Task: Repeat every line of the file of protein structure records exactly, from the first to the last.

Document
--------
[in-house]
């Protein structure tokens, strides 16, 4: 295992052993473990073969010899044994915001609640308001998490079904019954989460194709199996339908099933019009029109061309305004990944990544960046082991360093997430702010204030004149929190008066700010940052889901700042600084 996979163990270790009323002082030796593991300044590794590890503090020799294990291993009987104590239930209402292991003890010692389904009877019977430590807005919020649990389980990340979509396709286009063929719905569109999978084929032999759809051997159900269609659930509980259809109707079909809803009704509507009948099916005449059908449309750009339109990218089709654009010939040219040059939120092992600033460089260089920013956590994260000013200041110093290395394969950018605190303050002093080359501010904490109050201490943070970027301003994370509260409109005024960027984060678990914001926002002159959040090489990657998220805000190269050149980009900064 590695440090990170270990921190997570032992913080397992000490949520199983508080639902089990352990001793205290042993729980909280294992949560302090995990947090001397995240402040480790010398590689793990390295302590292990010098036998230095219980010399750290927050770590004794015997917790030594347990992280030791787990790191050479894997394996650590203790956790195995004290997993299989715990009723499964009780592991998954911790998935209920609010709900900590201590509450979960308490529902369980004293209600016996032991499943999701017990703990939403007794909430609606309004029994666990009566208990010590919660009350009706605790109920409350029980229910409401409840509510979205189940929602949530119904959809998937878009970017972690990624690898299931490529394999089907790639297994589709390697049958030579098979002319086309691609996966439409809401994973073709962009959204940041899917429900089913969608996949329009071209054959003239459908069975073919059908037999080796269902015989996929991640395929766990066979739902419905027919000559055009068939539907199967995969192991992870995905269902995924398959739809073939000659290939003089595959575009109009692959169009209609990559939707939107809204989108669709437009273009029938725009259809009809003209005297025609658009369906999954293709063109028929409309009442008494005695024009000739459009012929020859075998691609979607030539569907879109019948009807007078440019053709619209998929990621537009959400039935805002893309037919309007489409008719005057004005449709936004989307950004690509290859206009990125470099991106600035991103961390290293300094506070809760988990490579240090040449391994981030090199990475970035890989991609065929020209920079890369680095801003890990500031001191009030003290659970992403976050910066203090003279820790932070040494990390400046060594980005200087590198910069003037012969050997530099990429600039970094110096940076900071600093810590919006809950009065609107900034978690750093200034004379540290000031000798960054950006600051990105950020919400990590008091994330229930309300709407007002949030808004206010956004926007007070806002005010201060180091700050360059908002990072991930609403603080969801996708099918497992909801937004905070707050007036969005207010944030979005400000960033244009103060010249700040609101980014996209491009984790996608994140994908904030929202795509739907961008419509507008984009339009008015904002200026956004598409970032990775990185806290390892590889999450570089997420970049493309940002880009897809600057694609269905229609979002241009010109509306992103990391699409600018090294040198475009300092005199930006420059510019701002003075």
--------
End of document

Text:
[in-house]
């Protein structure tokens, strides 16, 4: 295992052993473990073969010899044994915001609640308001998490079904019954989460194709199996339908099933019009029109061309305004990944990544960046082991360093997430702010204030004149929190008066700010940052889901700042600084 996979163990270790009323002082030796593991300044590794590890503090020799294990291993009987104590239930209402292991003890010692389904009877019977430590807005919020649990389980990340979509396709286009063929719905569109999978084929032999759809051997159900269609659930509980259809109707079909809803009704509507009948099916005449059908449309750009339109990218089709654009010939040219040059939120092992600033460089260089920013956590994260000013200041110093290395394969950018605190303050002093080359501010904490109050201490943070970027301003994370509260409109005024960027984060678990914001926002002159959040090489990657998220805000190269050149980009900064 590695440090990170270990921190997570032992913080397992000490949520199983508080639902089990352990001793205290042993729980909280294992949560302090995990947090001397995240402040480790010398590689793990390295302590292990010098036998230095219980010399750290927050770590004794015997917790030594347990992280030791787990790191050479894997394996650590203790956790195995004290997993299989715990009723499964009780592991998954911790998935209920609010709900900590201590509450979960308490529902369980004293209600016996032991499943999701017990703990939403007794909430609606309004029994666990009566208990010590919660009350009706605790109920409350029980229910409401409840509510979205189940929602949530119904959809998937878009970017972690990624690898299931490529394999089907790639297994589709390697049958030579098979002319086309691609996966439409809401994973073709962009959204940041899917429900089913969608996949329009071209054959003239459908069975073919059908037999080796269902015989996929991640395929766990066979739902419905027919000559055009068939539907199967995969192991992870995905269902995924398959739809073939000659290939003089595959575009109009692959169009209609990559939707939107809204989108669709437009273009029938725009259809009809003209005297025609658009369906999954293709063109028929409309009442008494005695024009000739459009012929020859075998691609979607030539569907879109019948009807007078440019053709619209998929990621537009959400039935805002893309037919309007489409008719005057004005449709936004989307950004690509290859206009990125470099991106600035991103961390290293300094506070809760988990490579240090040449391994981030090199990475970035890989991609065929020209920079890369680095801003890990500031001191009030003290659970992403976050910066203090003279820790932070040494990390400046060594980005200087590198910069003037012969050997530099990429600039970094110096940076900071600093810590919006809950009065609107900034978690750093200034004379540290000031000798960054950006600051990105950020919400990590008091994330229930309300709407007002949030808004206010956004926007007070806002005010201060180091700050360059908002990072991930609403603080969801996708099918497992909801937004905070707050007036969005207010944030979005400000960033244009103060010249700040609101980014996209491009984790996608994140994908904030929202795509739907961008419509507008984009339009008015904002200026956004598409970032990775990185806290390892590889999450570089997420970049493309940002880009897809600057694609269905229609979002241009010109509306992103990391699409600018090294040198475009300092005199930006420059510019701002003075």